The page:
As you can see, many factors go into a cat’s willingness to get along with children, and you can’t bank on one breed being guaranteed to get along with children. However, certain breeds have been known over time to be extra calm, outgoing, and tolerant of children. The following breeds are our suggestions for cat-friendly felines:

Maine Coon: The Maine Coon is the largest housecat in the world. These gentle giants are known to be calm, patient, and easygoing. They’ll still play and entertain your household, but would rather take a nap and hang out than explore most days. Maine Coons have long, fluffy fur and require brushing so that their hair doesn’t become matted, adding a bit more responsibility than a short-haired cat. However, this responsibility could be a great lesson for a child.

American Shorthair: American Shorthairs are the most common kind of cat found in the U.S. These cats’ personalities can vary greatly, but a well-adapted and socialized American Shorthair would be a great cat for a family. They come in every color that a cat can be, giving you lots of options for aesthetics. American Shorthairs are known to be energetic and outgoing,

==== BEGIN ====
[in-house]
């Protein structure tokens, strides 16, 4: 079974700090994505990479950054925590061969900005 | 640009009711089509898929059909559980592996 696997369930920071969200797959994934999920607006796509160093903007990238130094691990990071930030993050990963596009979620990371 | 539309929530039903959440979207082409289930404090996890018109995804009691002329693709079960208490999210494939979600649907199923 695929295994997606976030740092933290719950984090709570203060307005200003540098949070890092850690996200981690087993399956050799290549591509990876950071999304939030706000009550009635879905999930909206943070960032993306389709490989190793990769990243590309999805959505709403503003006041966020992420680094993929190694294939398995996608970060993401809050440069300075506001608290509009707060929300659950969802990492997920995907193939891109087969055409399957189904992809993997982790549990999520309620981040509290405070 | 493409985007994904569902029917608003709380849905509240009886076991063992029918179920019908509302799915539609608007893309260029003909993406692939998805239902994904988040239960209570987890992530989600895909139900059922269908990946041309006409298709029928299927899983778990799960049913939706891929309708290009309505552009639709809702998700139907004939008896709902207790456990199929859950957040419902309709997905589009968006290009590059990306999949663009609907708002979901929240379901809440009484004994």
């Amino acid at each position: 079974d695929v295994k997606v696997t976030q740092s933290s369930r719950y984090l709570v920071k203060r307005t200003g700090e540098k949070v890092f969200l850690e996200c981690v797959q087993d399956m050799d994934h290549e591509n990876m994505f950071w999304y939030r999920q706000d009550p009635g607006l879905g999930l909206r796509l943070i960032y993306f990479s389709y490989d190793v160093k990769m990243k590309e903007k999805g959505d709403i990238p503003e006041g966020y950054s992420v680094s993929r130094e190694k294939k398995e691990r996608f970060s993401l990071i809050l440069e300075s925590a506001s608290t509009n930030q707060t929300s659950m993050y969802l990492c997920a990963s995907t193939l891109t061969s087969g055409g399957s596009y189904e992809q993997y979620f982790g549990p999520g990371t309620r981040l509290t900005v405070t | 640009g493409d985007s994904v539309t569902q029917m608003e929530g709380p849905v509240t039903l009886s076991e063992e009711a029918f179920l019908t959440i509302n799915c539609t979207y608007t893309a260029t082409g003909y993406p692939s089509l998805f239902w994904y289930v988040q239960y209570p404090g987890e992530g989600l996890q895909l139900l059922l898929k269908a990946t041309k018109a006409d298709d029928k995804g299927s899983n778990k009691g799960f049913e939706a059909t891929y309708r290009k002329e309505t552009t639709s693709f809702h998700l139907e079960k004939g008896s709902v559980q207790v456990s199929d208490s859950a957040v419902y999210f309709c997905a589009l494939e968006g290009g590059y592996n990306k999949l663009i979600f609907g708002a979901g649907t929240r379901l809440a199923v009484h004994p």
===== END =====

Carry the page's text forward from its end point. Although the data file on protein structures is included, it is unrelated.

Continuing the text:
Ragdoll: Ragdolls are not only adorable, but kind and silly. They get their name from the breed’s peculiar habit of flopping in a ragdoll-like manner when picked up. This is a great trait for a cat to carry, especially in a family with children who will most likely want to pick the cat up. Their ragdoll nature makes them less fussy and less likely to use their claws or teeth to get out of a situation.

Persian: Persian cats like to be the life of the party and the center of attention, which could work out well for a family with playful children. Their squishy faces and fluffy tails are endlessly entertaining to look at, and they only require a medium amount of maintenance depending on the length of their hair. Persians are usually very tolerant in nature, and would be great with kids.